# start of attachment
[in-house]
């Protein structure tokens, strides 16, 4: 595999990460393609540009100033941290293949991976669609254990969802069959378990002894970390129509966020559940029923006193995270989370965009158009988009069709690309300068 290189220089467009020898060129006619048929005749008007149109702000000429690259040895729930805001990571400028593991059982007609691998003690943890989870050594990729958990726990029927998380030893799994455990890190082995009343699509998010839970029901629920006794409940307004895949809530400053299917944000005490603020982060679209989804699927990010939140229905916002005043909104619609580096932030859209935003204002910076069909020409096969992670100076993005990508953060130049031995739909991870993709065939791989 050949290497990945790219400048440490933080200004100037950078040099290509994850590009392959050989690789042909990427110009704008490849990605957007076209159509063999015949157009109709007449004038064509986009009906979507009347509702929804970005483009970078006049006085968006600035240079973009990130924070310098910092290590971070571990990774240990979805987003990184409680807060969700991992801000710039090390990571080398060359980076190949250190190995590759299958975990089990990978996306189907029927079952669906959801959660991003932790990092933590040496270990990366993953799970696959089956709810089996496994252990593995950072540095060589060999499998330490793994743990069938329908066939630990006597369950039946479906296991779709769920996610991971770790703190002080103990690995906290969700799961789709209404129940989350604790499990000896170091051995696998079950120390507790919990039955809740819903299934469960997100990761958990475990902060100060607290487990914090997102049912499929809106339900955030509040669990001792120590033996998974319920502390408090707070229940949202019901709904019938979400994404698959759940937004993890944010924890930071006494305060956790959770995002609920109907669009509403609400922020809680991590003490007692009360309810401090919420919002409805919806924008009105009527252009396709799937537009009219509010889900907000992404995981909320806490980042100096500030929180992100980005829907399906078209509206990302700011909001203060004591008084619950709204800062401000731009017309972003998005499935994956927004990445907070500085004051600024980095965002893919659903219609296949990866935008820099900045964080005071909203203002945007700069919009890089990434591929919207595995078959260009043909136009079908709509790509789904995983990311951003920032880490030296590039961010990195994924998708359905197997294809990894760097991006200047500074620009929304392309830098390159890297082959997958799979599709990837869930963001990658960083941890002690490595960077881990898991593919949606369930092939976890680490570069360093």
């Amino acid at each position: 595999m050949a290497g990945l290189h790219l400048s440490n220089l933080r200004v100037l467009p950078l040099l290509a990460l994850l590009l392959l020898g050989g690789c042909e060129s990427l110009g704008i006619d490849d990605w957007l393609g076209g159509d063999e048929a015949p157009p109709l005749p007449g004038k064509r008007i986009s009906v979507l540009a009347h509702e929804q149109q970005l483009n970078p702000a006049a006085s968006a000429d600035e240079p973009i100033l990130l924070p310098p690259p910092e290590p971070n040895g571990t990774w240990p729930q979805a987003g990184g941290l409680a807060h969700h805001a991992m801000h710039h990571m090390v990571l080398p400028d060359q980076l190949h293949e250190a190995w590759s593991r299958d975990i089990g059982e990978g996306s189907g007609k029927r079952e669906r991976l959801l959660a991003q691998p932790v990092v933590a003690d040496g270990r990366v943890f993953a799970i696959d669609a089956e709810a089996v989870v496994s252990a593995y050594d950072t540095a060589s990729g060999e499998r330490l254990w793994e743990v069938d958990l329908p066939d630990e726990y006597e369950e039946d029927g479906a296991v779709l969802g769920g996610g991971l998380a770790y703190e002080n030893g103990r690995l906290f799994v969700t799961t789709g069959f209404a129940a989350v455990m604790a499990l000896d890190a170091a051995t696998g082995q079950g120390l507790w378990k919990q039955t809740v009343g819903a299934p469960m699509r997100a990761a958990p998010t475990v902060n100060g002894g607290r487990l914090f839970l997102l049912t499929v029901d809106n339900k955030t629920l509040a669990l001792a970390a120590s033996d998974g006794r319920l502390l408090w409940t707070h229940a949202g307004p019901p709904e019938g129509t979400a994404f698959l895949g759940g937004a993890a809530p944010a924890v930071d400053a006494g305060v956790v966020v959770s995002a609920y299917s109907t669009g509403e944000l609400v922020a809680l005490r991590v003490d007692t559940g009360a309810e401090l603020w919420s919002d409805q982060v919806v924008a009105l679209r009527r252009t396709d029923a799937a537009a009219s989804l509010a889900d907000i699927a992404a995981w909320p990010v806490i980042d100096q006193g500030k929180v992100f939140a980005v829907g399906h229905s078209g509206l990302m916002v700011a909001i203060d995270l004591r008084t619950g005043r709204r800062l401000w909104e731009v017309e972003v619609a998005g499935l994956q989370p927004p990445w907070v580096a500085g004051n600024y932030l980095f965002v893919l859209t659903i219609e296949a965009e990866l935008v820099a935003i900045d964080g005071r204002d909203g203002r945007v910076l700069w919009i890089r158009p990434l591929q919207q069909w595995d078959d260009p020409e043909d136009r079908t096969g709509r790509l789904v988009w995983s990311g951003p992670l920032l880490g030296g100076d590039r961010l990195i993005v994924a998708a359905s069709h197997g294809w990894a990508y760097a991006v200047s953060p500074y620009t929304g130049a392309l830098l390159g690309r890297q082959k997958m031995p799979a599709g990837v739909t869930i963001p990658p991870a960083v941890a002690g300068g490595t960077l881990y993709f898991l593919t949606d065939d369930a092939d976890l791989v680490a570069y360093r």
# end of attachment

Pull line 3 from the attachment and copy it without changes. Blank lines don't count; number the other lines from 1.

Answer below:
């Amino acid at each position: 595999m050949a290497g990945l290189h790219l400048s440490n220089l933080r200004v100037l467009p950078l040099l290509a990460l994850l590009l392959l020898g050989g690789c042909e060129s990427l110009g704008i006619d490849d990605w957007l393609g076209g159509d063999e048929a015949p157009p109709l005749p007449g004038k064509r008007i986009s009906v979507l540009a009347h509702e929804q149109q970005l483009n970078p702000a006049a006085s968006a000429d600035e240079p973009i100033l990130l924070p310098p690259p910092e290590p971070n040895g571990t990774w240990p729930q979805a987003g990184g941290l409680a807060h969700h805001a991992m801000h710039h990571m090390v990571l080398p400028d060359q980076l190949h293949e250190a190995w590759s593991r299958d975990i089990g059982e990978g996306s189907g007609k029927r079952e669906r991976l959801l959660a991003q691998p932790v990092v933590a003690d040496g270990r990366v943890f993953a799970i696959d669609a089956e709810a089996v989870v496994s252990a593995y050594d950072t540095a060589s990729g060999e499998r330490l254990w793994e743990v069938d958990l329908p066939d630990e726990y006597e369950e039946d029927g479906a296991v779709l969802g769920g996610g991971l998380a770790y703190e002080n030893g103990r690995l906290f799994v969700t799961t789709g069959f209404a129940a989350v455990m604790a499990l000896d890190a170091a051995t696998g082995q079950g120390l507790w378990k919990q039955t809740v009343g819903a299934p469960m699509r997100a990761a958990p998010t475990v902060n100060g002894g607290r487990l914090f839970l997102l049912t499929v029901d809106n339900k955030t629920l509040a669990l001792a970390a120590s033996d998974g006794r319920l502390l408090w409940t707070h229940a949202g307004p019901p709904e019938g129509t979400a994404f698959l895949g759940g937004a993890a809530p944010a924890v930071d400053a006494g305060v956790v966020v959770s995002a609920y299917s109907t669009g509403e944000l609400v922020a809680l005490r991590v003490d007692t559940g009360a309810e401090l603020w919420s919002d409805q982060v919806v924008a009105l679209r009527r252009t396709d029923a799937a537009a009219s989804l509010a889900d907000i699927a992404a995981w909320p990010v806490i980042d100096q006193g500030k929180v992100f939140a980005v829907g399906h229905s078209g509206l990302m916002v700011a909001i203060d995270l004591r008084t619950g005043r709204r800062l401000w909104e731009v017309e972003v619609a998005g499935l994956q989370p927004p990445w907070v580096a500085g004051n600024y932030l980095f965002v893919l859209t659903i219609e296949a965009e990866l935008v820099a935003i900045d964080g005071r204002d909203g203002r945007v910076l700069w919009i890089r158009p990434l591929q919207q069909w595995d078959d260009p020409e043909d136009r079908t096969g709509r790509l789904v988009w995983s990311g951003p992670l920032l880490g030296g100076d590039r961010l990195i993005v994924a998708a359905s069709h197997g294809w990894a990508y760097a991006v200047s953060p500074y620009t929304g130049a392309l830098l390159g690309r890297q082959k997958m031995p799979a599709g990837v739909t869930i963001p990658p991870a960083v941890a002690g300068g490595t960077l881990y993709f898991l593919t949606d065939d369930a092939d976890l791989v680490a570069y360093r």